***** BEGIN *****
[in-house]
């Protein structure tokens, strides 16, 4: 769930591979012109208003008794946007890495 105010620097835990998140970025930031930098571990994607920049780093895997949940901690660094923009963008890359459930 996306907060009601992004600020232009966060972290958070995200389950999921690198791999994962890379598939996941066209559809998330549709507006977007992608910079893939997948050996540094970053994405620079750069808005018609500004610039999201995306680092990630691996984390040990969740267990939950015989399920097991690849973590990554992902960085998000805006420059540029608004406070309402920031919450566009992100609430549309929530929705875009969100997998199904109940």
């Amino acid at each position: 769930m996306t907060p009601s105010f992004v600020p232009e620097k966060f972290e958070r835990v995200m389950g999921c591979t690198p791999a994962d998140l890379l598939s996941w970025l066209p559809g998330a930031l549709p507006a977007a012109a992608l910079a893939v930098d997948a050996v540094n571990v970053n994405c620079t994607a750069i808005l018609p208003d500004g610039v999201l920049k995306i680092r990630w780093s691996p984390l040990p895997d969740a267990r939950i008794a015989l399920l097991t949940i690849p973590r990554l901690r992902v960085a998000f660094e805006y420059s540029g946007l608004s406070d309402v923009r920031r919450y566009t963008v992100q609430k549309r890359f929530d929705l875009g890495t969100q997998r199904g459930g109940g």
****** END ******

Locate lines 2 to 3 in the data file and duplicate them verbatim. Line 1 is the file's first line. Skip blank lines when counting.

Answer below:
């Protein structure tokens, strides 16, 4: 769930591979012109208003008794946007890495 105010620097835990998140970025930031930098571990994607920049780093895997949940901690660094923009963008890359459930 996306907060009601992004600020232009966060972290958070995200389950999921690198791999994962890379598939996941066209559809998330549709507006977007992608910079893939997948050996540094970053994405620079750069808005018609500004610039999201995306680092990630691996984390040990969740267990939950015989399920097991690849973590990554992902960085998000805006420059540029608004406070309402920031919450566009992100609430549309929530929705875009969100997998199904109940």
């Amino acid at each position: 769930m996306t907060p009601s105010f992004v600020p232009e620097k966060f972290e958070r835990v995200m389950g999921c591979t690198p791999a994962d998140l890379l598939s996941w970025l066209p559809g998330a930031l549709p507006a977007a012109a992608l910079a893939v930098d997948a050996v540094n571990v970053n994405c620079t994607a750069i808005l018609p208003d500004g610039v999201l920049k995306i680092r990630w780093s691996p984390l040990p895997d969740a267990r939950i008794a015989l399920l097991t949940i690849p973590r990554l901690r992902v960085a998000f660094e805006y420059s540029g946007l608004s406070d309402v923009r920031r919450y566009t963008v992100q609430k549309r890359f929530d929705l875009g890495t969100q997998r199904g459930g109940g």